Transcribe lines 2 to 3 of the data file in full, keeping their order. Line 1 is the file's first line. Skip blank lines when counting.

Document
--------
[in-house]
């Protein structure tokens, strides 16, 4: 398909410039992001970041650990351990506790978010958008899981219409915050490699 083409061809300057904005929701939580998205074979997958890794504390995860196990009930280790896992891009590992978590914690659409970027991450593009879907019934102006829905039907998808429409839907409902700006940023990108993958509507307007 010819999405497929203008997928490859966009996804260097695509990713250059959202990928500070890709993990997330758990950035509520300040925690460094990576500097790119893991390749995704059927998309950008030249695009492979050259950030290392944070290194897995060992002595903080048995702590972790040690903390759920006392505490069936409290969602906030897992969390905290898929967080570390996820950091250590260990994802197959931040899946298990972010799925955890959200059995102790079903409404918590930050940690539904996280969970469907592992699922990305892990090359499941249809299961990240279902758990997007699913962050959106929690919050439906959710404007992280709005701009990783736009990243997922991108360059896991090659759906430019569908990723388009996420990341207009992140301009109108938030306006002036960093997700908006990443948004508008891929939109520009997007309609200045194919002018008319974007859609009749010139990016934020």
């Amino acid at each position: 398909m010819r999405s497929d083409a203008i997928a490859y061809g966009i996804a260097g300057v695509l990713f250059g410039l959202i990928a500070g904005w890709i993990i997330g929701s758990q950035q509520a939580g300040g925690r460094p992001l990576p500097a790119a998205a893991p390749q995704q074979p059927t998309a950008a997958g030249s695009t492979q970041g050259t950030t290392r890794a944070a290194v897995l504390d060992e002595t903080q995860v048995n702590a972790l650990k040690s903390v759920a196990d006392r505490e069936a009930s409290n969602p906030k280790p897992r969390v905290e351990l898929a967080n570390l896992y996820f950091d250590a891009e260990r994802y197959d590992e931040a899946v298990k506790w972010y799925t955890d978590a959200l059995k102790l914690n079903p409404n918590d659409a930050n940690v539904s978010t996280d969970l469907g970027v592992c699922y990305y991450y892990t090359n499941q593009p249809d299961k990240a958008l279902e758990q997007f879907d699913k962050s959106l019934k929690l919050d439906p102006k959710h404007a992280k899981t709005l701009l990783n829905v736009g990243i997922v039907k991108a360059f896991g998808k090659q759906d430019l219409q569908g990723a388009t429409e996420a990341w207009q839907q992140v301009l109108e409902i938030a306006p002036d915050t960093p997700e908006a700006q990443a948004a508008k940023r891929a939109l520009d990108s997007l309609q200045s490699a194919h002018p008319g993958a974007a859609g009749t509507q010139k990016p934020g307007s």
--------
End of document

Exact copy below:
């Protein structure tokens, strides 16, 4: 398909410039992001970041650990351990506790978010958008899981219409915050490699 083409061809300057904005929701939580998205074979997958890794504390995860196990009930280790896992891009590992978590914690659409970027991450593009879907019934102006829905039907998808429409839907409902700006940023990108993958509507307007 010819999405497929203008997928490859966009996804260097695509990713250059959202990928500070890709993990997330758990950035509520300040925690460094990576500097790119893991390749995704059927998309950008030249695009492979050259950030290392944070290194897995060992002595903080048995702590972790040690903390759920006392505490069936409290969602906030897992969390905290898929967080570390996820950091250590260990994802197959931040899946298990972010799925955890959200059995102790079903409404918590930050940690539904996280969970469907592992699922990305892990090359499941249809299961990240279902758990997007699913962050959106929690919050439906959710404007992280709005701009990783736009990243997922991108360059896991090659759906430019569908990723388009996420990341207009992140301009109108938030306006002036960093997700908006990443948004508008891929939109520009997007309609200045194919002018008319974007859609009749010139990016934020």
């Amino acid at each position: 398909m010819r999405s497929d083409a203008i997928a490859y061809g966009i996804a260097g300057v695509l990713f250059g410039l959202i990928a500070g904005w890709i993990i997330g929701s758990q950035q509520a939580g300040g925690r460094p992001l990576p500097a790119a998205a893991p390749q995704q074979p059927t998309a950008a997958g030249s695009t492979q970041g050259t950030t290392r890794a944070a290194v897995l504390d060992e002595t903080q995860v048995n702590a972790l650990k040690s903390v759920a196990d006392r505490e069936a009930s409290n969602p906030k280790p897992r969390v905290e351990l898929a967080n570390l896992y996820f950091d250590a891009e260990r994802y197959d590992e931040a899946v298990k506790w972010y799925t955890d978590a959200l059995k102790l914690n079903p409404n918590d659409a930050n940690v539904s978010t996280d969970l469907g970027v592992c699922y990305y991450y892990t090359n499941q593009p249809d299961k990240a958008l279902e758990q997007f879907d699913k962050s959106l019934k929690l919050d439906p102006k959710h404007a992280k899981t709005l701009l990783n829905v736009g990243i997922v039907k991108a360059f896991g998808k090659q759906d430019l219409q569908g990723a388009t429409e996420a990341w207009q839907q992140v301009l109108e409902i938030a306006p002036d915050t960093p997700e908006a700006q990443a948004a508008k940023r891929a939109l520009d990108s997007l309609q200045s490699a194919h002018p008319g993958a974007a859609g009749t509507q010139k990016p934020g307007s």